Other than the ability to work a keyboard and a web browser, knowing electronics isn’t something that’s required by my job or my day-to-day life. Or is it? The more I think about it, the more I think that there are lots of reasons for me to improve my knowledge of electronics. Here are just five of those reasons:
1) I love a puzzle
I adore puzzles, and always have. My favorite video games have always been puzzle things like Myst and Two Dots, and I’d rather do a logic puzzle than watch TV. My number-one favorite toy when I was tiny was my Shape-O Ball, and my newest favorite is British-style cryptic crosswords. Electronics stuff is already hitting that same spot for me. You go in knowing what you want the project to do, and you have to figure out how to do it. It involves some math (which I like), some tinkering (which I like, to a point), and some intuitive confidence (which hey, I can learn).
2) I want to make the physical world do what I want it to
All around me, there are physical aspects of my world that would be better if I could program electronics. My house could be automated: even my rolling bed could roll itself!
My partner’s wheelchair joystick could swing out of his way when he wanted it to. My television could put itself away at night. Things like that are exciting for me to think about.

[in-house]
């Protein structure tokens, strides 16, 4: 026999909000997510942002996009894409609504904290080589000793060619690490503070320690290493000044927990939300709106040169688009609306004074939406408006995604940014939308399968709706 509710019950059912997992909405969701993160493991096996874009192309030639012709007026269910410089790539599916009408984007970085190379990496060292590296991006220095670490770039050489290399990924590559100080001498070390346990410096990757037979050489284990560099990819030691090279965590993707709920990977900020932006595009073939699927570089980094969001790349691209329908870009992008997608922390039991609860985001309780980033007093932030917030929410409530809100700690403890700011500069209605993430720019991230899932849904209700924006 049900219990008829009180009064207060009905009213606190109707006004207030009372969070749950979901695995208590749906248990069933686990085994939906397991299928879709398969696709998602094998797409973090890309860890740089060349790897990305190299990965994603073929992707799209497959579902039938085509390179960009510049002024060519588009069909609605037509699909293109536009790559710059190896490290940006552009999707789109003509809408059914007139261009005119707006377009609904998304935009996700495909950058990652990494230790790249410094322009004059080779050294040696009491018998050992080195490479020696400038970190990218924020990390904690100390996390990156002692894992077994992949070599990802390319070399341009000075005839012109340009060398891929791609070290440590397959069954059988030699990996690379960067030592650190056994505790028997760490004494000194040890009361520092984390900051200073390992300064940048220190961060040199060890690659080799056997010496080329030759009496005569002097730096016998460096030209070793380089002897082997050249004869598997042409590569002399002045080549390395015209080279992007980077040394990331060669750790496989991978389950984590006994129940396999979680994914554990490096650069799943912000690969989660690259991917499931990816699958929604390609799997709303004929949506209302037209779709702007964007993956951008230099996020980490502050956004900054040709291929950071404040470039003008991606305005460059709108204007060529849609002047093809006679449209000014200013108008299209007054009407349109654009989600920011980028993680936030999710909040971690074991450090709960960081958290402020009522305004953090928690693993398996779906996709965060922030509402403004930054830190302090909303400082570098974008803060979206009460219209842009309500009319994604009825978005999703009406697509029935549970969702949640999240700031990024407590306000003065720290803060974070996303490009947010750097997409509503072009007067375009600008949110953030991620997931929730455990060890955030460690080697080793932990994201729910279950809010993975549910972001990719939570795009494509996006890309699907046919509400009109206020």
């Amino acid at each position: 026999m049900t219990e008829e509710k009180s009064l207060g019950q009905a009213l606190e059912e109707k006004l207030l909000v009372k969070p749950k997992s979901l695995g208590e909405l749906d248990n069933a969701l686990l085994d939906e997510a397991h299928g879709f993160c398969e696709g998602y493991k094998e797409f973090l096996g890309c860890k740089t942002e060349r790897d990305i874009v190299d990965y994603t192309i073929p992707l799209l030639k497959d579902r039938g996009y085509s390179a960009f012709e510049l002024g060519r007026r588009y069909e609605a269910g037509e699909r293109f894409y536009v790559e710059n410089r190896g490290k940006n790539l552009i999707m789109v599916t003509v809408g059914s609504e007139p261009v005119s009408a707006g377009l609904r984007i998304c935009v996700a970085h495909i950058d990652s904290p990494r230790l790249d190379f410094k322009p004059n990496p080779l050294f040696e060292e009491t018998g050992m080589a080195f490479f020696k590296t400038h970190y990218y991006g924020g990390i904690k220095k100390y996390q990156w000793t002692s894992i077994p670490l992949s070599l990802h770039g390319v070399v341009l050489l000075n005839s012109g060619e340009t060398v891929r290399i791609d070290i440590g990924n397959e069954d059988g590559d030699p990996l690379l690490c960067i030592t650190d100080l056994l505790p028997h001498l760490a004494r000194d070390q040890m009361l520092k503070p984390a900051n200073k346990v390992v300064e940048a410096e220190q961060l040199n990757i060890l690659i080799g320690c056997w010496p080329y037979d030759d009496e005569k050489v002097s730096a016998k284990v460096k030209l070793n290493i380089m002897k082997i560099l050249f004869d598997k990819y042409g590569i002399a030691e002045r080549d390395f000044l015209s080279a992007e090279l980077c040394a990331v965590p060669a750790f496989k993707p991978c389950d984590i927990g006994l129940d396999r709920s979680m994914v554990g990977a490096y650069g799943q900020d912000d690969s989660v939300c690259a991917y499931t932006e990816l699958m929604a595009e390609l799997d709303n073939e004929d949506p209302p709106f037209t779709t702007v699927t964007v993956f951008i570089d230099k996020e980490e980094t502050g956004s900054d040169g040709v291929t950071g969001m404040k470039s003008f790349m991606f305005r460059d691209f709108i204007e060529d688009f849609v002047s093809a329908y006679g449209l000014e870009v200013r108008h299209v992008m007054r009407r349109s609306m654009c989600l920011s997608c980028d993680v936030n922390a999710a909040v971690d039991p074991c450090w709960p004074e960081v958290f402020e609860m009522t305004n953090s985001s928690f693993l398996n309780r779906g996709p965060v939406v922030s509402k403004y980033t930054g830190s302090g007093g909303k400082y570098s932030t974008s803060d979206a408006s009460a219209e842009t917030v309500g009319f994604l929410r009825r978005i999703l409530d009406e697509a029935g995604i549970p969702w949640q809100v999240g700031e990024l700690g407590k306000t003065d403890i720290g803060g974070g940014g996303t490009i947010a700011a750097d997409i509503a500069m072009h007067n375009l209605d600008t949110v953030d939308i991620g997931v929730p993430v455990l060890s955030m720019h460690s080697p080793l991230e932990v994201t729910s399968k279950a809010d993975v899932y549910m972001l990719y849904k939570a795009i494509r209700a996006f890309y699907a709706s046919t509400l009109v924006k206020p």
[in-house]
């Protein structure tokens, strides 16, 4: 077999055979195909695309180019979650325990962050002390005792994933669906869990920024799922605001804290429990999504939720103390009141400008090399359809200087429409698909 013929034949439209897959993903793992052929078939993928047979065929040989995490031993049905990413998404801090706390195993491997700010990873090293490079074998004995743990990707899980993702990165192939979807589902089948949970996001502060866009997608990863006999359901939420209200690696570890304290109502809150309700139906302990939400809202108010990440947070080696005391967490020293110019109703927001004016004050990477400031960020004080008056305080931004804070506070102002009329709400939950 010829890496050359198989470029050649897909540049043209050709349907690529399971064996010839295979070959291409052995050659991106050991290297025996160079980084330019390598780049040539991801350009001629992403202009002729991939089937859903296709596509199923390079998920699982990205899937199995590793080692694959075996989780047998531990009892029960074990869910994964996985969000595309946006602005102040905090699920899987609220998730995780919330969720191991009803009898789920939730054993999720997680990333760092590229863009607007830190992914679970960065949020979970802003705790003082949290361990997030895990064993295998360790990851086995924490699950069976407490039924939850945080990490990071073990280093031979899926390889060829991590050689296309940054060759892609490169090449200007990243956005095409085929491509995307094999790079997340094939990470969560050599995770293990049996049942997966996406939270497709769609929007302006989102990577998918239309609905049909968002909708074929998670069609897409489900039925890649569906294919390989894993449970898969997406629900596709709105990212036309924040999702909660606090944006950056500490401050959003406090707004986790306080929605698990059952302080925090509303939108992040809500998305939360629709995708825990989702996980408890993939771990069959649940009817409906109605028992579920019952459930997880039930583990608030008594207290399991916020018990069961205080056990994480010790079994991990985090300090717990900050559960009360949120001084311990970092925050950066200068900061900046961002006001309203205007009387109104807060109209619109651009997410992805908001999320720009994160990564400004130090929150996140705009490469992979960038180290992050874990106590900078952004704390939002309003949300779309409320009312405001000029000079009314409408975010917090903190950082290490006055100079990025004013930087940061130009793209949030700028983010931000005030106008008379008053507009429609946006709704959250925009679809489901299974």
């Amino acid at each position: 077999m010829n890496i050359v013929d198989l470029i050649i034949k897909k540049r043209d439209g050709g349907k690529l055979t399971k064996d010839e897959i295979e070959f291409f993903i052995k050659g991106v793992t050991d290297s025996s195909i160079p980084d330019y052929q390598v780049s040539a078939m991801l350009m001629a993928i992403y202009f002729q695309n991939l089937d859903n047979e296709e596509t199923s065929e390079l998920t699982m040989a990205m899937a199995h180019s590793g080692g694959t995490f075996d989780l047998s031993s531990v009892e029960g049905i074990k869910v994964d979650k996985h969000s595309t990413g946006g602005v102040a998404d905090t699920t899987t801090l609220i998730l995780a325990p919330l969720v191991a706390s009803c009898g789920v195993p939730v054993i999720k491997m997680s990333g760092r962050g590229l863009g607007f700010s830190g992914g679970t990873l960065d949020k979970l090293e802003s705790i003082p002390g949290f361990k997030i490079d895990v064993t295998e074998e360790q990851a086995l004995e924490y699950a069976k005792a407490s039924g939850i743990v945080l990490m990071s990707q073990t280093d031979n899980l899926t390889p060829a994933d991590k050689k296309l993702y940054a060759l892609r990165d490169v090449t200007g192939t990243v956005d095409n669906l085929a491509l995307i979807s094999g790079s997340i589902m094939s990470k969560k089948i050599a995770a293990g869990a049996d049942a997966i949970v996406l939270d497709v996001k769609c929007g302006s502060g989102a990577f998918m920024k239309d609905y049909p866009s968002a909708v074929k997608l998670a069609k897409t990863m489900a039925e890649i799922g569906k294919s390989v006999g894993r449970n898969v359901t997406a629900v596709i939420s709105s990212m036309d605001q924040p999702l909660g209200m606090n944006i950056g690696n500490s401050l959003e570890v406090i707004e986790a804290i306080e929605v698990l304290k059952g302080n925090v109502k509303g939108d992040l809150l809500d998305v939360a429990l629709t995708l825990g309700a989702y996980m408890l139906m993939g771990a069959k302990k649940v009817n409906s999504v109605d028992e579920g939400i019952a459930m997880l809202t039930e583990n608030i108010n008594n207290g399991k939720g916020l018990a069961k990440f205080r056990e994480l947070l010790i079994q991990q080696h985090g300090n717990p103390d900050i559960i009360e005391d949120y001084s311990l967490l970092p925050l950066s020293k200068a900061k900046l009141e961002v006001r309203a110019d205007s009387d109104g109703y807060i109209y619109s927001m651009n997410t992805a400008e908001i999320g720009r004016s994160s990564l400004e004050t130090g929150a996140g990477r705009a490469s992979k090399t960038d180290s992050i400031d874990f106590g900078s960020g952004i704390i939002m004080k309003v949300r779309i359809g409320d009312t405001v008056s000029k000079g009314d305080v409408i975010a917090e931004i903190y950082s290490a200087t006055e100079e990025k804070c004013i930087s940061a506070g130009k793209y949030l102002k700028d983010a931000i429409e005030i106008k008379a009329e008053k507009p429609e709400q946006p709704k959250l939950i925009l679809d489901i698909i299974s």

3) I like knowing new things
I have been going to school on and off since I was five. I finished my BA at age forty-six, and I’m thinking about what class to take next. I am learning Braille, and Arabic, and how to make YouTube videos. And, of course, I’m using the resources at TeachElectronics to learn electronics. The easy, self-paced style is essential for me, and I don’t have the money or time to do it at a traditional school.
4) I want to see my knowledge of classroom chemistry/physics in action
I have taken a large handful of classes in physics, chemistry, calculus, etc., but it’s all equations on paper. To a mind like mine, that’s a satisfying pursuit, but sometimes I feel I’m lacking in the real-world application of these principles. Besides, when my kid says “When am I ever going to use algebra?” I can point to my latest electronics project and say “When you build one of these!”
5) I want to be a better citizen
Life is moving quickly, and every day brings some new story of self-driving cars, robot probes on Mars, and identity-theft hackers. I want to understand the world around me and make good decisions (and good conversations!) about what’s going on in this increasingly technical world. Being a well informed person can make me a better citizen.